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As a trucking company, your net profits are a direct result of how much money you spend per mile. Logistics is a very delicate balancing game, and you need to constantly ensure that your income outweighs the per mile expense of hiring out your truck for a job. In order to do this effectively, you need a solid understanding of what your actual cost per mile is.

Looking solely at tangible expenses like fuel efficiency doesn’t cover all your bases. You need to factor in things like:

  • The wear and tear of your vehicle,
  • The insurance costs,
  • The possibility and risk of accidents, and so forth.

How to Calculate Your Trucking Cost Per Mile 

To accurately calculate your costs, you need to know what your expenses are and where they come from. In the logistics industry, there are two kinds of operating expenses. Namely, fixed operating expenses and variable operating expenses:

  1. Fixed Operating Expenses

Fixed operating expenses consist of the monthly bills that come in regardless of the use of your trucks. These include but are not limited to:

  • Insurance
  • Vehicle Payments
  • Licensing
  • Bank fees
  • Phone fees
  • Parking
  • Bookkeeping

Even if your truck has travelled a total of 0 miles that month, these fees will be deducted from your bank account regardless and are relatively the same from month-to-month. Budgeting for these fees is simple as you know what they’re going to be.

  1. Variable Operating Expenses

Variable operating expenses change from month-to-month. They come about as a result of the operation of the vehicle. More operation means more variable operating expenses. These expenses include but are not limited to:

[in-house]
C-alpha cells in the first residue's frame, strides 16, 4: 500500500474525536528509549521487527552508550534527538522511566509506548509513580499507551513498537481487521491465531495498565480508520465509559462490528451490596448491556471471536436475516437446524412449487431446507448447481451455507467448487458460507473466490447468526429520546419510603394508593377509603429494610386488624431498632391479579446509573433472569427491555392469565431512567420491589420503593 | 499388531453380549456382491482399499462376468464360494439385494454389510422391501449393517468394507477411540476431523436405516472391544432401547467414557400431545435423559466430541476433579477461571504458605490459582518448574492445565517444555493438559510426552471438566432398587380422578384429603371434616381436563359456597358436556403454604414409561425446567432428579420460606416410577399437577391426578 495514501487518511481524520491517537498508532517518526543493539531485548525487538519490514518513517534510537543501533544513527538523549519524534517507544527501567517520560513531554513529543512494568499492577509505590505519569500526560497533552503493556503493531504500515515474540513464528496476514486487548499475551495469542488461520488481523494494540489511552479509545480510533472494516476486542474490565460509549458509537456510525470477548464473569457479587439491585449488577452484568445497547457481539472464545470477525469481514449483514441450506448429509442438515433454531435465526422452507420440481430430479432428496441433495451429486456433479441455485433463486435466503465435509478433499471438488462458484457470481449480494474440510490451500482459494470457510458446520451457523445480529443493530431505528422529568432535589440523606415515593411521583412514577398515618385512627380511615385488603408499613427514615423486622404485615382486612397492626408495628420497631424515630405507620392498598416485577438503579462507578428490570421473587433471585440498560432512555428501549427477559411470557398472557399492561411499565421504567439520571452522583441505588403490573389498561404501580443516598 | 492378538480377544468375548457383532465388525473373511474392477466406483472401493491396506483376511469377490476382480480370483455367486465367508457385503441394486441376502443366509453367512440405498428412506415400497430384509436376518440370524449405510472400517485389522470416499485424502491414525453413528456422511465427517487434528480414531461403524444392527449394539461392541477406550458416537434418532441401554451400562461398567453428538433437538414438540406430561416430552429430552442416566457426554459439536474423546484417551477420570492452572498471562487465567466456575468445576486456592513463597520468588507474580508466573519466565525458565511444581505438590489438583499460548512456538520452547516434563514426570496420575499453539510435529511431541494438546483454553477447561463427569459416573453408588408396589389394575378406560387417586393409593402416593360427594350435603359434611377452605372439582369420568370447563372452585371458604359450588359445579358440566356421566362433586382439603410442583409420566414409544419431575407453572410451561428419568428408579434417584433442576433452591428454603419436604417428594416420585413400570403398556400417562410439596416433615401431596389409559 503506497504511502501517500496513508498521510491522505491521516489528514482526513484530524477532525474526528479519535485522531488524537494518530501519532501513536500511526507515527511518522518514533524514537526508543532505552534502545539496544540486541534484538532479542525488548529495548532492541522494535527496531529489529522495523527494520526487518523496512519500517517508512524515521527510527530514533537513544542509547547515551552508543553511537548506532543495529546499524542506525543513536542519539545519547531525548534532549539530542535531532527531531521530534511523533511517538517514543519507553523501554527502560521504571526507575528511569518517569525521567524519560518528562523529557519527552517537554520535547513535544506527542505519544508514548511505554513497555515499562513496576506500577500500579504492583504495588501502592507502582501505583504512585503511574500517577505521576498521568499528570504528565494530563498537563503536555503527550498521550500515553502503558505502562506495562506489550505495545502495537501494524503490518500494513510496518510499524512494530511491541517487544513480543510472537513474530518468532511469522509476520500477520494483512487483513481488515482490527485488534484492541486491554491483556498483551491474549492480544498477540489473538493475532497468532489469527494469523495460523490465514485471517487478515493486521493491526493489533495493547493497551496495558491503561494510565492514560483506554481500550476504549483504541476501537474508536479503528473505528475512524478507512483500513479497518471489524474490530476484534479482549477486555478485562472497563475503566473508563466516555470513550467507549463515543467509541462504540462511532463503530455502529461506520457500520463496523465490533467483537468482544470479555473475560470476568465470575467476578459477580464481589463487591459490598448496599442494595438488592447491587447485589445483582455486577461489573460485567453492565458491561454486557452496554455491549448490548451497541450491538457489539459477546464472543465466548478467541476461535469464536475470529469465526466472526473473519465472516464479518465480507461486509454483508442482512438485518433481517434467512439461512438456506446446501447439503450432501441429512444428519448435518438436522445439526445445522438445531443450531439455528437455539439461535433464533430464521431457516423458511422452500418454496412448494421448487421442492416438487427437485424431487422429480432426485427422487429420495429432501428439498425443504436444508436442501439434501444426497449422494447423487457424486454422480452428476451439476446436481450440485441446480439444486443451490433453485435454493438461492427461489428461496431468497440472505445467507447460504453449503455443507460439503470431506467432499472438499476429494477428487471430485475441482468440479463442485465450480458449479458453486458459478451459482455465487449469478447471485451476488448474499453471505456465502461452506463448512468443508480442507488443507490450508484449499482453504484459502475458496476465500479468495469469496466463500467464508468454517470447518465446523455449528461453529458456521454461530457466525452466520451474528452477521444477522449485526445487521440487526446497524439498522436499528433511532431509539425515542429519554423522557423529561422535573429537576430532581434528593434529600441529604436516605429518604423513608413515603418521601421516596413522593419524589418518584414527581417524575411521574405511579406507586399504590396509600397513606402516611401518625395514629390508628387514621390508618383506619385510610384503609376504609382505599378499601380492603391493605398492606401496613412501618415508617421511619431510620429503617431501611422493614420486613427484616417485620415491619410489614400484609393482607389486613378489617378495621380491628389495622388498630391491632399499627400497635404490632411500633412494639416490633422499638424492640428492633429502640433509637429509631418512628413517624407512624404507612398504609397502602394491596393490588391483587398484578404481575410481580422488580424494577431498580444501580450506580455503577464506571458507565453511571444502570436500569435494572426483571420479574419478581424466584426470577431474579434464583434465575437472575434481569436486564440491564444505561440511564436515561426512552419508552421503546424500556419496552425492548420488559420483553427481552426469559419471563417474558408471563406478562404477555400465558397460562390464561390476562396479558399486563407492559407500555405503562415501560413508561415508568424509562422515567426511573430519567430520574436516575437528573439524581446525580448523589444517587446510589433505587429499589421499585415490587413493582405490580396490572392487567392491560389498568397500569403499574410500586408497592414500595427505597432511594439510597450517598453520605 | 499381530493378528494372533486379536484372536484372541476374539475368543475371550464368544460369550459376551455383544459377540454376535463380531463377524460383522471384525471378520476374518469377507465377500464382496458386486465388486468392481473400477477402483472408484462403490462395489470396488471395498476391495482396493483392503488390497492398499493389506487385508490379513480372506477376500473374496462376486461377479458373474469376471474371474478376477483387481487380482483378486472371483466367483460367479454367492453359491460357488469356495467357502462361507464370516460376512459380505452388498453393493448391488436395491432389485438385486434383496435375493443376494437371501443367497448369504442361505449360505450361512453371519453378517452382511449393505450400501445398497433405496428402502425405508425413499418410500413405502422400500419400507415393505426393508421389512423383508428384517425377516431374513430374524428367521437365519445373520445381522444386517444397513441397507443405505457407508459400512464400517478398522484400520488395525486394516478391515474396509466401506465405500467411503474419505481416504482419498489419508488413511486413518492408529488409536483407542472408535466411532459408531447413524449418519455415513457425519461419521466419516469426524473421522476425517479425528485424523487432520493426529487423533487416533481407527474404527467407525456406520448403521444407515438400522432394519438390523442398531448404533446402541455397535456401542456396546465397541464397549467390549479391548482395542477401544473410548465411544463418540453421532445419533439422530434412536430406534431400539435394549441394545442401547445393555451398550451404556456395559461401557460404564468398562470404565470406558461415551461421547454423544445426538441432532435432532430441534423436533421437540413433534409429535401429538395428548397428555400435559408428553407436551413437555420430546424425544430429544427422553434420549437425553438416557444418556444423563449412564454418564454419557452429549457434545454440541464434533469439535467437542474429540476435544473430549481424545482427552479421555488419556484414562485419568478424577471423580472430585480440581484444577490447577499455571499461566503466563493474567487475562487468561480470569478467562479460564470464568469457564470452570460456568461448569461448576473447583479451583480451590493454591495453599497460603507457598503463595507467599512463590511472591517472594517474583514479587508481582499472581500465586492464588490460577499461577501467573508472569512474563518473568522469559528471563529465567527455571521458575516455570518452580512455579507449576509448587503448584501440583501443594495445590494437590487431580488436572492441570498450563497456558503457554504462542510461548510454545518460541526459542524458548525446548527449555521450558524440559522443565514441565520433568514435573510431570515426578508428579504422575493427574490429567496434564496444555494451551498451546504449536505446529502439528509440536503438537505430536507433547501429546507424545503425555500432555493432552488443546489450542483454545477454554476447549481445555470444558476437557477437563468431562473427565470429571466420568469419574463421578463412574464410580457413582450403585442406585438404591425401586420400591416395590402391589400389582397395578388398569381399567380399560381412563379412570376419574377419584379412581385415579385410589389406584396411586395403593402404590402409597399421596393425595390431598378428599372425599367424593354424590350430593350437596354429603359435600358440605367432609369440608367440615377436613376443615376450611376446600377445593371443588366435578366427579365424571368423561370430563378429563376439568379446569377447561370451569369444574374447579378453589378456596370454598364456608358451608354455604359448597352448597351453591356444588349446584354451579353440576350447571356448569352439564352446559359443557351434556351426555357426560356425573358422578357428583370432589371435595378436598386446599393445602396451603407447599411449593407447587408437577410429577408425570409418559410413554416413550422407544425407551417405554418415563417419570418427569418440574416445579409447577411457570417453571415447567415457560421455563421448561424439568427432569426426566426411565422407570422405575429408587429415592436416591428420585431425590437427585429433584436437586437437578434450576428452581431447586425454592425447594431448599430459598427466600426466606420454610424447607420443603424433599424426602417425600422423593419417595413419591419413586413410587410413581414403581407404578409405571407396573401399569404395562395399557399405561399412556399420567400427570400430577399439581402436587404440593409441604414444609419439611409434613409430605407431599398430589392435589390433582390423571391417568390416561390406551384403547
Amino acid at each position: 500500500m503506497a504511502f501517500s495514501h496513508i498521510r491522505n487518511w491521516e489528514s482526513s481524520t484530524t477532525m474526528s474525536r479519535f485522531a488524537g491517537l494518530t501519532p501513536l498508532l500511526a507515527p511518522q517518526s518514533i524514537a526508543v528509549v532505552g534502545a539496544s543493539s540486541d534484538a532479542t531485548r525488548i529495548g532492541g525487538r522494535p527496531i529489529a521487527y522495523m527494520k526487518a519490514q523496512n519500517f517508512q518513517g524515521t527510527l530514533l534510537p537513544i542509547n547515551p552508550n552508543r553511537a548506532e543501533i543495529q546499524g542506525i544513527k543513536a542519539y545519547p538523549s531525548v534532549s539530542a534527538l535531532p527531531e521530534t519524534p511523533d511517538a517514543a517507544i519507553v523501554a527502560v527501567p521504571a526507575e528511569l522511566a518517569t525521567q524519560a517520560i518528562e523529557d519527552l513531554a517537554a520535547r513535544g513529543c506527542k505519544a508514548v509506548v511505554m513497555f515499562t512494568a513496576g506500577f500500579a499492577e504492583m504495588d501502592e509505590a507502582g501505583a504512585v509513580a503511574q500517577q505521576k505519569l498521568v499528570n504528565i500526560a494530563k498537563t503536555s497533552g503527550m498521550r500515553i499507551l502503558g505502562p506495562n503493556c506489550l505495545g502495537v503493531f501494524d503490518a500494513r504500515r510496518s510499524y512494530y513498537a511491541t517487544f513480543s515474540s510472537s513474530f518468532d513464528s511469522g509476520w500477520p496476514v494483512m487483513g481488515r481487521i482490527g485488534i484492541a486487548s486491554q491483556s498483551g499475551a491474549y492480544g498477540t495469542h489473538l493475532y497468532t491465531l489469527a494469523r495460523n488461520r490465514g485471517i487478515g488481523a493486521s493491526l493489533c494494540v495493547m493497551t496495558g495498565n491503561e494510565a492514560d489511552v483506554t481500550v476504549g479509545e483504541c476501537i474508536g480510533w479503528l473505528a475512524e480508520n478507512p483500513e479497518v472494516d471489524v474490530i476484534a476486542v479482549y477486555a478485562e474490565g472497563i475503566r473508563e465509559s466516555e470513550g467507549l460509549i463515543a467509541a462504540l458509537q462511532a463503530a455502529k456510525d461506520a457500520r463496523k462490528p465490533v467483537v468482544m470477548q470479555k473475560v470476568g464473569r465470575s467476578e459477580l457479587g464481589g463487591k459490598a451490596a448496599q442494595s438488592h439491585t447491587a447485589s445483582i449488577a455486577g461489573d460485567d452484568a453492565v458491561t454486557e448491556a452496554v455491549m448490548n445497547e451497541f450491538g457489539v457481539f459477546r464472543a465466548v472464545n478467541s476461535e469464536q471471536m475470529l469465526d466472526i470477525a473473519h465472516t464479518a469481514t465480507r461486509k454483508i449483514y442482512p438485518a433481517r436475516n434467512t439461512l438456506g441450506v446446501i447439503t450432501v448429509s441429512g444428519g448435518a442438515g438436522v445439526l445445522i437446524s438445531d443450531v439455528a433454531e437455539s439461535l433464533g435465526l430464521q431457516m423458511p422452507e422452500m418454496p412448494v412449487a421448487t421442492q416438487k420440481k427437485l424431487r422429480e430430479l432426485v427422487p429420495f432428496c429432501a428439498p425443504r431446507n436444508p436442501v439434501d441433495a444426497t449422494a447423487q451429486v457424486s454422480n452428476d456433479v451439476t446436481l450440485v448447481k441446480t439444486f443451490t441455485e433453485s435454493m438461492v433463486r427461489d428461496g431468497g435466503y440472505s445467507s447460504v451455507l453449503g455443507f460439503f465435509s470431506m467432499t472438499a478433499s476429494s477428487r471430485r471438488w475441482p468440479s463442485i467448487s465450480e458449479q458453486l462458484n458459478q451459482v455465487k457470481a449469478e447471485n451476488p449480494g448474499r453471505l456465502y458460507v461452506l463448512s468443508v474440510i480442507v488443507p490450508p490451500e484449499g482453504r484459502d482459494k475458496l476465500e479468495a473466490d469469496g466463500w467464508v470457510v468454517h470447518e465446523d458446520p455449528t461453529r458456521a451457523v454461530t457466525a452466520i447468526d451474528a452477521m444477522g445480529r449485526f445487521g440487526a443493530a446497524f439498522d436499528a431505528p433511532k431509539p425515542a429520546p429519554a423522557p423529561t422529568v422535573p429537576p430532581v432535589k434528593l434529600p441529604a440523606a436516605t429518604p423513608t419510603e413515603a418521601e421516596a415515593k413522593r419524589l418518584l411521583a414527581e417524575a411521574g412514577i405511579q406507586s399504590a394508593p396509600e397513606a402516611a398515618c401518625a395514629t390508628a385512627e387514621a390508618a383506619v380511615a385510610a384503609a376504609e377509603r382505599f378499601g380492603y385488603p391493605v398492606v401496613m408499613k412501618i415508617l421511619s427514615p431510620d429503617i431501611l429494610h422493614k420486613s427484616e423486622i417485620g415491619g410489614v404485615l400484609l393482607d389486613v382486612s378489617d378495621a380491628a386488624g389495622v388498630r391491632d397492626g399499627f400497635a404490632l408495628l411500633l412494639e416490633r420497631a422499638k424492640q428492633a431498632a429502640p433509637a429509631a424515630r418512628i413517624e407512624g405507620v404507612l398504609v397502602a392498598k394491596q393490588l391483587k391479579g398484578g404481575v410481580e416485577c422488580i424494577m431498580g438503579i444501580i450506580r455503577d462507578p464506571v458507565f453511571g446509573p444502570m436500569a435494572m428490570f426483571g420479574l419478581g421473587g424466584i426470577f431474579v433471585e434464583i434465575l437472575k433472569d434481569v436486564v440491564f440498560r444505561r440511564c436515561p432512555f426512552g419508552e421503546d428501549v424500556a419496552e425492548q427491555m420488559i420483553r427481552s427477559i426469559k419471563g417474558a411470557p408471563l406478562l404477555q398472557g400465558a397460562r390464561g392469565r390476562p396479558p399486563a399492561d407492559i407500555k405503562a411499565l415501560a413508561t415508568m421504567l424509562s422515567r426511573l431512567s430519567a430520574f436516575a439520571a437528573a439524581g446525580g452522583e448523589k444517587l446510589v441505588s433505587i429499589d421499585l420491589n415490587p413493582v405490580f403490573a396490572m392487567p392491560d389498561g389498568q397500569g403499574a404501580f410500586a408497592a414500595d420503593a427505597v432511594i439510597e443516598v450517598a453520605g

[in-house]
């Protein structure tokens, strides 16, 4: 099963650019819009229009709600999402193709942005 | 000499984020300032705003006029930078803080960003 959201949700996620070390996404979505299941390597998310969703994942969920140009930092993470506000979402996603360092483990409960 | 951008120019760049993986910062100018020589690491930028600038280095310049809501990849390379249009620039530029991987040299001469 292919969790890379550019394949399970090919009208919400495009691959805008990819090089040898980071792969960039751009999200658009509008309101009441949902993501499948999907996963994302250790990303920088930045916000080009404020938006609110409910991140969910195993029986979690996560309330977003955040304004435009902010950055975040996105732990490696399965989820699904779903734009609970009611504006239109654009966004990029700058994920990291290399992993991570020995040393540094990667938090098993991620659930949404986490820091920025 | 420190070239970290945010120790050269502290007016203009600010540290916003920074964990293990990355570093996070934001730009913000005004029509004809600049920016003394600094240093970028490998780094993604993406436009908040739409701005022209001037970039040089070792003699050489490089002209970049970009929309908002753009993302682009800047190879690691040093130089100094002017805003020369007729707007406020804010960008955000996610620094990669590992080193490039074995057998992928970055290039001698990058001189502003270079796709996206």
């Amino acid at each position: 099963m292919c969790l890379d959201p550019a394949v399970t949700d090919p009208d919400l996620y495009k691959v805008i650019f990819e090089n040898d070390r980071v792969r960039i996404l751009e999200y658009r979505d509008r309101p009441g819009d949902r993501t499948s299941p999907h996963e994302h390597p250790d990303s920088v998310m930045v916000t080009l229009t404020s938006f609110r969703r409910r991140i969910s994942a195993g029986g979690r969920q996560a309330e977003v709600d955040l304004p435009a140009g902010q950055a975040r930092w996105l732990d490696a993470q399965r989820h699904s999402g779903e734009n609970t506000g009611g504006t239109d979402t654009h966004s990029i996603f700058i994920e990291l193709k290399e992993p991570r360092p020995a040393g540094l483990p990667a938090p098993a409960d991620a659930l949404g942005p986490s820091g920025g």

• Fuel
  • Repairs
  • Maintenance
  • Toll gates
  • Permits
  • Meals
  • Tickets

Fuel is the biggest contributor to your variable expenses and will likely make up 80% of it. Depending on the type of contracts you have drafted, the driver salaries can be either a fixed or a variable cost to your company.

The sum of your fixed expenses and your variable expenses, with the salaries you pay to your tour drivers, will make up your total operating expenses for that month. Your gross profit minus your operating expenses will result in the net income of your company per month.

In order to determine the ‘cost per mile’ of your truck, you have to take the total operating expenses and divide it by the number of miles travelled in that month.

Know Your Trucking Company’s Costs 

To be able to do the calculations of your cost per mile, you are going to need to know what your expenses are and where they come from. The easiest way to understand how to do the bookkeeping is through learning by an example. For the purpose of this article, we will look at how a fictional company, which we are going to call ‘Tom’s Trucking’, does these calculations.